1. Official vote verification in El Salvador confirms FMLN lead

    A winner has still not been declared because the right-wing ARENA party is appealing the results based on unsubstantiated accusations of fraud, but it seems all but certain that when the smoke clears, Salvador Sánchez Céren will be the next president of El Salvador.

     

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  3. El Salvador, Venezuela, and what “dictatorship” means in Latin America

    I want every North American who is posting in the #prayforvenezuela tag to look very carefully at what is happening in El Salvador right now, because it will provide some clues to things you need to know about Venezuela.

    El Salvador had a civil war between the right-wing military government (then and now embodied by the ARENA party) and left-wing guerrillas (under the banner of the FMLN) between 1980-1992, more or less. Up until 2009, the Left had never been vested with governmental power in El Salvador, but in the elections of that year the FMLN’s candidate, Mauricio Funes, managed to come out on top.

    Now, 5 years later, another election takes place in which it appears that the left-wing FMLN’s candidate, Salvador Sánchez Cerén, has a narrow lead over ARENA’s candidate, Norman Quijano, going into a recount. Here’s where it gets interesting: Quijano, in his speech to supporters after preliminary votes are released, denounces the count as fraud and accuses the electoral council of bowing down to the “dictatorship.” You read that correctly. The government of Mauricio Funes, who is exiting office at the end of his scheduled term, and who is the first left-wing president ever in the history of El Salvador, presides over a dictatorship.

    Wait a minute… where have we heard this logic before?

    Oh, that’s right… Venezuela. The same Venezuela that has had 19 elections in 15 years. The same Venezuela with an impeccable electoral system that has been vetted by various international observers. The same Venezuela in which the opposition has had 4 attempts in the last year and a half to defeat the government at the ballot box… that Venezuela is a dictatorship. The same Venezuela with a ministry dedicated to decentralizing political power into neighborhood councils and democratic communes, the same Venezuela that has overseen drastic reductions in poverty and misery, and drastic increases in access to education, health, and employment… that Venezuela is a dictatorship.

    There’s a reason we see this logic crop up again and again in Latin America; these are not the only two examples. The reason is that, for right-wing parties (like the party behind Venezuela’s riots) and the elites they represent, a system is not defined as dictatorial based on whether or not there is popular participation, elections, pluralism, civilian oversight, equality, justice, etc. No.

    For these elites, a system is defined as dictatorial whenever the chief priority of the governing party is not to defend the privileges of the rich. This whole idea of Venezuela being a dictatorship is not new: the Venezuelan elites have been making that argument since the day Chávez was first elected in 1998, and have continued to refer to it as such after each of the electoral processes in which they have chosen to participate.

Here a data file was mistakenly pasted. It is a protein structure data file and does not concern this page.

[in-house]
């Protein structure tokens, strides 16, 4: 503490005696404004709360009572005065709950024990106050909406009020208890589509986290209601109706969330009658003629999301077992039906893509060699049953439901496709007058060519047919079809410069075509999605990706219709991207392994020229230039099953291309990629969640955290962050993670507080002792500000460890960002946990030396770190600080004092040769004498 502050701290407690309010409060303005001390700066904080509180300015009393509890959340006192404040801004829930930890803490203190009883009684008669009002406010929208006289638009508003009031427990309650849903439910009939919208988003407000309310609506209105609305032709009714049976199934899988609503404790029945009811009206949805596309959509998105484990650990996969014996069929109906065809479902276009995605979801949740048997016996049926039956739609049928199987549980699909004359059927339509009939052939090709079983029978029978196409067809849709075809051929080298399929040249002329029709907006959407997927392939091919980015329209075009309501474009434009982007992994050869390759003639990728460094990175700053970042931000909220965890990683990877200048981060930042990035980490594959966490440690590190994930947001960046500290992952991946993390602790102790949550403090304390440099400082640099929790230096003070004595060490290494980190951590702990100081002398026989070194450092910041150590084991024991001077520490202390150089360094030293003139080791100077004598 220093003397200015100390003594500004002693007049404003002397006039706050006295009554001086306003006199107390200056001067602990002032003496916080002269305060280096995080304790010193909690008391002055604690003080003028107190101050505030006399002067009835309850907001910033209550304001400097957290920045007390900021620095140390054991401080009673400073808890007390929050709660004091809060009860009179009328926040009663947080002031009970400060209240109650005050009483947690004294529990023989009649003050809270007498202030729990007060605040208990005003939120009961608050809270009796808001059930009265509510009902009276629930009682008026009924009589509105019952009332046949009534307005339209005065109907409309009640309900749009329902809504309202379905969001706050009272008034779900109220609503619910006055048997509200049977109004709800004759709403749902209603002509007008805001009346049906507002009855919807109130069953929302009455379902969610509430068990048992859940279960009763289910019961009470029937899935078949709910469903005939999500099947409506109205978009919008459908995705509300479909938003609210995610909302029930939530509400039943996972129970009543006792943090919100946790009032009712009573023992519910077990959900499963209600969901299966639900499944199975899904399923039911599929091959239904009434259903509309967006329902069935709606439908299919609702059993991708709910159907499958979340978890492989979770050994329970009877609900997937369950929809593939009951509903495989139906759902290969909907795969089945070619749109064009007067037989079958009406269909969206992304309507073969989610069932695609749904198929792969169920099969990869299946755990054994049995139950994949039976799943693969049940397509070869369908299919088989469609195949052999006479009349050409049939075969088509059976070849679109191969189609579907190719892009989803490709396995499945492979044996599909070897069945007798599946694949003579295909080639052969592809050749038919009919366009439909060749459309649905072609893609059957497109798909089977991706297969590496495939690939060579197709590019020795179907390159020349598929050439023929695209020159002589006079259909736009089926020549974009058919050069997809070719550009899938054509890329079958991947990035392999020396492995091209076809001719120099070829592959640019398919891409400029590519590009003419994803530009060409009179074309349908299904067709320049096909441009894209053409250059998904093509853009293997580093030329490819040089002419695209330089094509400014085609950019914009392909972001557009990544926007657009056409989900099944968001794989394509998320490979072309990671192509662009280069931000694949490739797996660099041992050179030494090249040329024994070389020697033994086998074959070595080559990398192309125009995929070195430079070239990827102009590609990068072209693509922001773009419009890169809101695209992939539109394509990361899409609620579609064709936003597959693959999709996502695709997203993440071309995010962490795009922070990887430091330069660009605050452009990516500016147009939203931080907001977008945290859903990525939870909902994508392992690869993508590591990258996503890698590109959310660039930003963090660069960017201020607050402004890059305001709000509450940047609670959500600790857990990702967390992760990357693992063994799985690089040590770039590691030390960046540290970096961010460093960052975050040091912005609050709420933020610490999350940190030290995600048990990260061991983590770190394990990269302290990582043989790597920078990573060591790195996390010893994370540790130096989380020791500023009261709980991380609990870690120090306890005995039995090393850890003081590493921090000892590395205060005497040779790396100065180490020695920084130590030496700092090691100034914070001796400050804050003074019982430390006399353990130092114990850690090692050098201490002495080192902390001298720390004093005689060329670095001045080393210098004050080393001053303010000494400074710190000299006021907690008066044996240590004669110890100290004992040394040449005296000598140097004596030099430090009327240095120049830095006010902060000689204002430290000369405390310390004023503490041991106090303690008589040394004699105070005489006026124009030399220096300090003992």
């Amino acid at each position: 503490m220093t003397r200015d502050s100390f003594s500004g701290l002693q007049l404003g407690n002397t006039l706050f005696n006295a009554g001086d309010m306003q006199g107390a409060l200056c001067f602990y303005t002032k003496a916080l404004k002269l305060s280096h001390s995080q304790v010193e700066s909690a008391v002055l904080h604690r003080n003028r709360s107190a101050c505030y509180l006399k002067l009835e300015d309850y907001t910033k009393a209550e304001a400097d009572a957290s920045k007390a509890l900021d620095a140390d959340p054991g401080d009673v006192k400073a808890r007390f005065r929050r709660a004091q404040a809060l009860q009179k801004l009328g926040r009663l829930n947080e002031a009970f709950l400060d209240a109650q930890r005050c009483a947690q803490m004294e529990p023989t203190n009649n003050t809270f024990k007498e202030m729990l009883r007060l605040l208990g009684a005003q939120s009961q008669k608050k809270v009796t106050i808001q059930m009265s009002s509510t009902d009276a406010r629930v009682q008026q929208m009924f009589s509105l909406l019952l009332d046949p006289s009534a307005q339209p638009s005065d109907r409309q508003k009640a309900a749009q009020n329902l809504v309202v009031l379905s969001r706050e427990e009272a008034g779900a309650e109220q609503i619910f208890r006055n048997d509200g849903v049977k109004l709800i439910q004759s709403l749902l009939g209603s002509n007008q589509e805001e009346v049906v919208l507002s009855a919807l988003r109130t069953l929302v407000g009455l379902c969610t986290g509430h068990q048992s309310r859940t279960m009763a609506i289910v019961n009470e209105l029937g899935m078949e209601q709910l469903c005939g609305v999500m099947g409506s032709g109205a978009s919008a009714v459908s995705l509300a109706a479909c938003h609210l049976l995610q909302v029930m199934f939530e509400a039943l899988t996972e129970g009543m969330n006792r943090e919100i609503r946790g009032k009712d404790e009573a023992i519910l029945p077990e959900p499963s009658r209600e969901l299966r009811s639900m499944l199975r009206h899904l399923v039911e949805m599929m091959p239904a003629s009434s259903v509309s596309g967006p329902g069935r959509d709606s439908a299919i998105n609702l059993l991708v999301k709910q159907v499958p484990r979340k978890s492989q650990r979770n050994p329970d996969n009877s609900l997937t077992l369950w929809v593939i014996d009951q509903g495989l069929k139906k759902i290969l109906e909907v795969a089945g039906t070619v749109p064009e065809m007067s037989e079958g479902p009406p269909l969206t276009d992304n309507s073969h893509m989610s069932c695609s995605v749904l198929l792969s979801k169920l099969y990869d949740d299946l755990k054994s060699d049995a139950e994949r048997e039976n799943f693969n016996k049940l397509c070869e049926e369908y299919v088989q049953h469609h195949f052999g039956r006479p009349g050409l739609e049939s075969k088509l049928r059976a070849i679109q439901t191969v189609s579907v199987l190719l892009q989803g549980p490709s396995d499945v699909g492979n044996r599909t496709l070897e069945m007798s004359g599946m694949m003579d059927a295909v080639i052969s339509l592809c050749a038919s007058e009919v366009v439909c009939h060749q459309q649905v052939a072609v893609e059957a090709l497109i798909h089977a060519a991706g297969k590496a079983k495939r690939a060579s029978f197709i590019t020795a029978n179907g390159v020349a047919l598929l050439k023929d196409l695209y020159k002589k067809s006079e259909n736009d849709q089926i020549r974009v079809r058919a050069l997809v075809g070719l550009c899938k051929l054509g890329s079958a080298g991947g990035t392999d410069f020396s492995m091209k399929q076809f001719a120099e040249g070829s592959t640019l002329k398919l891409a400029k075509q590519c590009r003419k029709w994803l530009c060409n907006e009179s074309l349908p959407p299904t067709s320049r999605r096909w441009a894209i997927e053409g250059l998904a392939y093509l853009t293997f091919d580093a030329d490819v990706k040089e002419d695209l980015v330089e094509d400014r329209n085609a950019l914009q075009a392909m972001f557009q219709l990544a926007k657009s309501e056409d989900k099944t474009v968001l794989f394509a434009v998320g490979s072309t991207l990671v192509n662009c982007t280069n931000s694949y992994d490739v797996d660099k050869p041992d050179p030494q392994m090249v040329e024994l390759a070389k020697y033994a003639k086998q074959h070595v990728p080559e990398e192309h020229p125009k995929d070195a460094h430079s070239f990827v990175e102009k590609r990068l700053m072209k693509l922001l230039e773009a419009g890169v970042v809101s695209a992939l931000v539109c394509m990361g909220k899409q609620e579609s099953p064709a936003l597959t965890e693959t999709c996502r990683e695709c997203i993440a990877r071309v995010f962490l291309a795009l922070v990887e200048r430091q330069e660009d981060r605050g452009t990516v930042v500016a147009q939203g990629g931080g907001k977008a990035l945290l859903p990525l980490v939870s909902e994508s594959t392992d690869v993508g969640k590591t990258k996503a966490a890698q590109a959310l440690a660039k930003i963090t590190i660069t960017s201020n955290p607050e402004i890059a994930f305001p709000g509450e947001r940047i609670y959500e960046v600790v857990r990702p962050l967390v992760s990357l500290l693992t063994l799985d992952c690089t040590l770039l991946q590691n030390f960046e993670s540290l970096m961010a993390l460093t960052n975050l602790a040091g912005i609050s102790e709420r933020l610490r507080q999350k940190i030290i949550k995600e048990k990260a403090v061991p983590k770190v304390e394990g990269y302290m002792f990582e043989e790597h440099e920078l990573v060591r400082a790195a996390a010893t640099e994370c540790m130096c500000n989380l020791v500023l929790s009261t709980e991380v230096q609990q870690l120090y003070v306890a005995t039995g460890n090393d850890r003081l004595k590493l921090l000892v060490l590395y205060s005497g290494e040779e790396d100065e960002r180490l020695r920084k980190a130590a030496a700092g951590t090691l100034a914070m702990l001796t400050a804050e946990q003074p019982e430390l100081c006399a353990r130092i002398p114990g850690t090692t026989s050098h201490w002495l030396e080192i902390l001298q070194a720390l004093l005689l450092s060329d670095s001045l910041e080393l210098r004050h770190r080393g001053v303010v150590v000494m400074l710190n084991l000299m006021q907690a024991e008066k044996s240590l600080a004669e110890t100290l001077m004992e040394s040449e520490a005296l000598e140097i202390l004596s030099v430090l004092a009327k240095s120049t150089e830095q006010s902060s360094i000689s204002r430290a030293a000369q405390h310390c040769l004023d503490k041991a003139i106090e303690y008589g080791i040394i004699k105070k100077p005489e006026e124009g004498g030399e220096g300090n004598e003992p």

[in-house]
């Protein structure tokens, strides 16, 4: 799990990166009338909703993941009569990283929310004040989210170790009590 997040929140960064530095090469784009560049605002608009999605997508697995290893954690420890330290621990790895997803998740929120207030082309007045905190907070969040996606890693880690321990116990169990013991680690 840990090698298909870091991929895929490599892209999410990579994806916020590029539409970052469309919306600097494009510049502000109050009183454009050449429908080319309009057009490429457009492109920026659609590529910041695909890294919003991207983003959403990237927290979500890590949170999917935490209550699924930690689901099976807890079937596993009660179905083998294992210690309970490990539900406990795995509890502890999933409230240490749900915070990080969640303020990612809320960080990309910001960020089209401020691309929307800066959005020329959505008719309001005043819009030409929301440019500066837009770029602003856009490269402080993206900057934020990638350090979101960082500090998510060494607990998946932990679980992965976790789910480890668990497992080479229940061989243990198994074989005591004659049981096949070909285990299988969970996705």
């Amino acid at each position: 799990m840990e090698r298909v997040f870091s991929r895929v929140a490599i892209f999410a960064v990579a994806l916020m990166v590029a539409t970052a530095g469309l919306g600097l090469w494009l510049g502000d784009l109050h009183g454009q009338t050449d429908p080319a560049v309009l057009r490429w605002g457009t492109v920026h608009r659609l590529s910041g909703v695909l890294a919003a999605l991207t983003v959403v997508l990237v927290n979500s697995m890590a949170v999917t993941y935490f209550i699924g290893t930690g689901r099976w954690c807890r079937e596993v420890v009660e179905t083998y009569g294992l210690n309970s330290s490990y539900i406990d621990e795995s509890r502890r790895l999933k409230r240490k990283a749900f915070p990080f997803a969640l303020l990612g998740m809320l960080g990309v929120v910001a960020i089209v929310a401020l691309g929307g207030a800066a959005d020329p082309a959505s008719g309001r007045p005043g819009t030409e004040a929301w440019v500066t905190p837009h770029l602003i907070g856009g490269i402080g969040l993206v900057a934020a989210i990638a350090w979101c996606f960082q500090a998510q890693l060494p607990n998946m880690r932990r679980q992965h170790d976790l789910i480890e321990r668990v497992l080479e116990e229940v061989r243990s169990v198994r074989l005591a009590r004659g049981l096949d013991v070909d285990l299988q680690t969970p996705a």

But Venezuela has never been a dictatorship due to lack of elections, participation, oversight, equality, or justice; Venezuela is, and has been for 15 years, a dictatorship to the elites because the idea of the poor, humble, usually-darker peoples of Latin America holding political power over their heads doesn’t just scare them: it disgusts them. To those accustomed to centuries of power and prestige, being stripped of these is the worst kind of tyranny imaginable.

     

  4. "My rest is to finish my work,
    my happiness is to fulfill my duty.
    So that the world may be more human,
    we have sworn to fight until victory!”

    Here’s a great song from the Salvadoran Civil War, by one of the most popular revolutionary groups of the era—Los Torogoces de Morazán. The quality is pretty bad because this was recorded in the guerrilla zones with the portable equipment of Radio Venceremos, but still understandable and very historically relevant.

    Soy combatiente del FMLN, guerrillero nacido en El Salvador.

    Me deleitan los colores que tiene mi bandera flameante bajo el sol!

    Por los cerros, vaguadas y volcanes se oye el canto ancestral del torogoz.
    Sus cantares impulsan mis afanes, mi divisa es ver libre a mi nación!
    Mi descanso es cumplir con mi tarea, mi alegría es cumplir con mi deber.
    Para que el mundo mas humano sea, hemos jurado luchar hasta vencer!

    Mis hermanos son los trabajadores que combaten la necia explotación,
    mi familia es todo el pueblo pobre, mi madrecita es la revolución.

    Por los cerros…….